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Migration and Networks: Does Education Matter more than Gender?

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  • Michel Beine
  • Sara Salomone

Abstract

This paper looks at the impact of networks on international migration flows to OECD countries. In particular, we look at whether diaspora effects are different across education levels and gender. Using new data allowing to include both dimensions, we are able to analyze the respective impact of networks on the proportion of each category of migrant. Therefore, unlike the preceding literature on macro determinants of international migration, we can identify the respective factors influencing the selection in terms skills and in term of gender. We found that network effects vary by education level but not by gender. Women are also found to be less directly dependent on migration costs unrelated to networks such as distance.

Suggested Citation

  • Michel Beine & Sara Salomone, 2010. "Migration and Networks: Does Education Matter more than Gender?," CESifo Working Paper Series 3010, CESifo Group Munich.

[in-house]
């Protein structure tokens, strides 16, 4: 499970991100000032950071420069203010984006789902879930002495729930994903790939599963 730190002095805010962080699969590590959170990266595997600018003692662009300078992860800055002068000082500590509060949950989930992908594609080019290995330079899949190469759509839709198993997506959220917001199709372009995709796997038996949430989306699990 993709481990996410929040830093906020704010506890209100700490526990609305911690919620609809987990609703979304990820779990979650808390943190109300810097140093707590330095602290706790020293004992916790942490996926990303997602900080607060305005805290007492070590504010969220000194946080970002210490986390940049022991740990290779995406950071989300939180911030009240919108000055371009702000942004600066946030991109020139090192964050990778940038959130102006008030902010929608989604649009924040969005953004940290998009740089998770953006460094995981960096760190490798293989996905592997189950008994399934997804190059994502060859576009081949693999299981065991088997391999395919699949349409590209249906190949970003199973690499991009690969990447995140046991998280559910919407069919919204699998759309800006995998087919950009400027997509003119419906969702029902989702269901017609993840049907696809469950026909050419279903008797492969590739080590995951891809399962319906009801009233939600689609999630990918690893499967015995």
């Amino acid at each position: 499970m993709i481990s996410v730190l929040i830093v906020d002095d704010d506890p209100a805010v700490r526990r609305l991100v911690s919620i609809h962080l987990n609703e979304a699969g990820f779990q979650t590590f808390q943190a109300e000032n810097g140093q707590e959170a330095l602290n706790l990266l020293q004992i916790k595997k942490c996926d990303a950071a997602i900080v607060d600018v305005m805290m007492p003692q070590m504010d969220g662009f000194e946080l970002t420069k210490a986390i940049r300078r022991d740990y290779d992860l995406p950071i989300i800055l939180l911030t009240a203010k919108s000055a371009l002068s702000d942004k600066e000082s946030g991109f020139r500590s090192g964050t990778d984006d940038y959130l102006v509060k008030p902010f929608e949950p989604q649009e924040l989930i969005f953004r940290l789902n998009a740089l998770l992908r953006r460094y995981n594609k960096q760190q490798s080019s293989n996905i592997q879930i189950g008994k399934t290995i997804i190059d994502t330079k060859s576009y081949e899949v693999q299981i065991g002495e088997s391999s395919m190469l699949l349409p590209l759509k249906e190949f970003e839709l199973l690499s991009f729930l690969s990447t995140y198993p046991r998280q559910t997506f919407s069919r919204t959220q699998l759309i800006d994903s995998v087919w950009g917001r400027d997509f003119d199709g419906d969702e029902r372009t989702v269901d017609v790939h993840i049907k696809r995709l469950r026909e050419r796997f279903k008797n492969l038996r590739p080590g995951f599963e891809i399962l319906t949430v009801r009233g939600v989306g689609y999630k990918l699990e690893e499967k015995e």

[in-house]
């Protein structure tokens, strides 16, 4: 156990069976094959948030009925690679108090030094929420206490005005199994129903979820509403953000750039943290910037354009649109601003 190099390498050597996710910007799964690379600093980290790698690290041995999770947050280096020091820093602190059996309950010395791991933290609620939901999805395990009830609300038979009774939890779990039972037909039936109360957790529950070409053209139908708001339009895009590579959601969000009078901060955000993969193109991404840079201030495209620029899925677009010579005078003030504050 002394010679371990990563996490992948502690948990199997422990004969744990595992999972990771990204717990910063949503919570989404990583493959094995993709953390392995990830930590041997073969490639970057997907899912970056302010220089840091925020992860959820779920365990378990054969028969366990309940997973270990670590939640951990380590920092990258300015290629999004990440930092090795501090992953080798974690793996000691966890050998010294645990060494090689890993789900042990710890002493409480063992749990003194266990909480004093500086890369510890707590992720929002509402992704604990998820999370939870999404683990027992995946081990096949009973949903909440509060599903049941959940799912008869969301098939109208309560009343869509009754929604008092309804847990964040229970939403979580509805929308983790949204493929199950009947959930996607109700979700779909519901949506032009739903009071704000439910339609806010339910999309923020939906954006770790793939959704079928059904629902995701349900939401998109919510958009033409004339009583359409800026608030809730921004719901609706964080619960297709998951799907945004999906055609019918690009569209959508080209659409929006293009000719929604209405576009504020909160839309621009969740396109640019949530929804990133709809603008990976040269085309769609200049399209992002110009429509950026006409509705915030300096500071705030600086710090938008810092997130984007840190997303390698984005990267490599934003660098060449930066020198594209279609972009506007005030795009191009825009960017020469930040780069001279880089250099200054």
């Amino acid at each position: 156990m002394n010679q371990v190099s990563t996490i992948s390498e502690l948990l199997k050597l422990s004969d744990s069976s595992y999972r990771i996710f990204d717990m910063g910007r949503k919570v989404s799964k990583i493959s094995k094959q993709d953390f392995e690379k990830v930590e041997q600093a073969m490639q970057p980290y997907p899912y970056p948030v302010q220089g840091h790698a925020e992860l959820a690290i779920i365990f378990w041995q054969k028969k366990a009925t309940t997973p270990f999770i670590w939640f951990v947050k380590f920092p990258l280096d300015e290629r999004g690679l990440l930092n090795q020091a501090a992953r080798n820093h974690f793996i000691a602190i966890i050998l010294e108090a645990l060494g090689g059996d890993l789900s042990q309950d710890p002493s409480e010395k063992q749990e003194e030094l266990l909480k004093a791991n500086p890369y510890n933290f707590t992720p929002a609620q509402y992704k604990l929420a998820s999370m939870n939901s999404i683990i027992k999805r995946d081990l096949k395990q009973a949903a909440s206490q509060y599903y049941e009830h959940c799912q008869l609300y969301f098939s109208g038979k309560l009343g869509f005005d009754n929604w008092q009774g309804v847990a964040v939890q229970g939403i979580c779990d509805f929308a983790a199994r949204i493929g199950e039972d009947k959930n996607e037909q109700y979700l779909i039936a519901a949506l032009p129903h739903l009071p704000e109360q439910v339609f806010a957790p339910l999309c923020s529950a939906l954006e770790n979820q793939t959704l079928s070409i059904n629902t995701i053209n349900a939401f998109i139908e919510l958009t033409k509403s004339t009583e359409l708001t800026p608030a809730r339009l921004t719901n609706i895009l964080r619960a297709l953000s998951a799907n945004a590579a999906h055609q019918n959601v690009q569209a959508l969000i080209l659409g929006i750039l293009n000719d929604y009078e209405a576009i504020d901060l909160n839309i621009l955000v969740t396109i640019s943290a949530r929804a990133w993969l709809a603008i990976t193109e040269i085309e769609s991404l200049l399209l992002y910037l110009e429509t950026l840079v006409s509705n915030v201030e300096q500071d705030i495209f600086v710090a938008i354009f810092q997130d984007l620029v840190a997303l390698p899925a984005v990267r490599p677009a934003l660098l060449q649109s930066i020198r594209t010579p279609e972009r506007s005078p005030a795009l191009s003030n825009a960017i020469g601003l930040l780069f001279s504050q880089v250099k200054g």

• Handle: RePEc:ces:ceswps:_3010
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    File URL: http://www.cesifo-group.de/DocDL/cesifo1_wp3010.pdf
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    References listed on IDEAS

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    6. Stephen Knowles & Paula K. Lorgelly, 2002. "Are educational gender gaps a brake on economic development? Some cross-country empirical evidence," Oxford Economic Papers, Oxford University Press, vol. 54(1), pages 118-149, January.
    7. Lex Borghans & Bart H.H. Golsteyn & James J. Heckman & Huub Meijers, 2009. "Gender Differences in Risk Aversion and Ambiguity," Working Papers 200903, Geary Institute, University College Dublin.
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    14. Chen, Natalie & Conconi, Paola & Perroni, Carlo, 2007. "Intergenerational Mobility of Migrants : Is There a Gender Gap?," The Warwick Economics Research Paper Series (TWERPS) 815, University of Warwick, Department of Economics.
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    Cited by:

    1. Michel Beine & Sara Salomone, 2013. "Network Effects in International Migration: Education versus Gender," Scandinavian Journal of Economics, Wiley Blackwell, vol. 115(2), pages 354-380, April.

    More about this item

    Keywords

    migration; human capital; network/diaspora externalities; gender;

    JEL classification:

    • F22 - International Economics - - International Factor Movements and International Business - - - International Migration
    • O15 - Economic Development, Innovation, Technological Change, and Growth - - Economic Development - - - Economic Development: Human Resources; Human Development; Income Distribution; Migration

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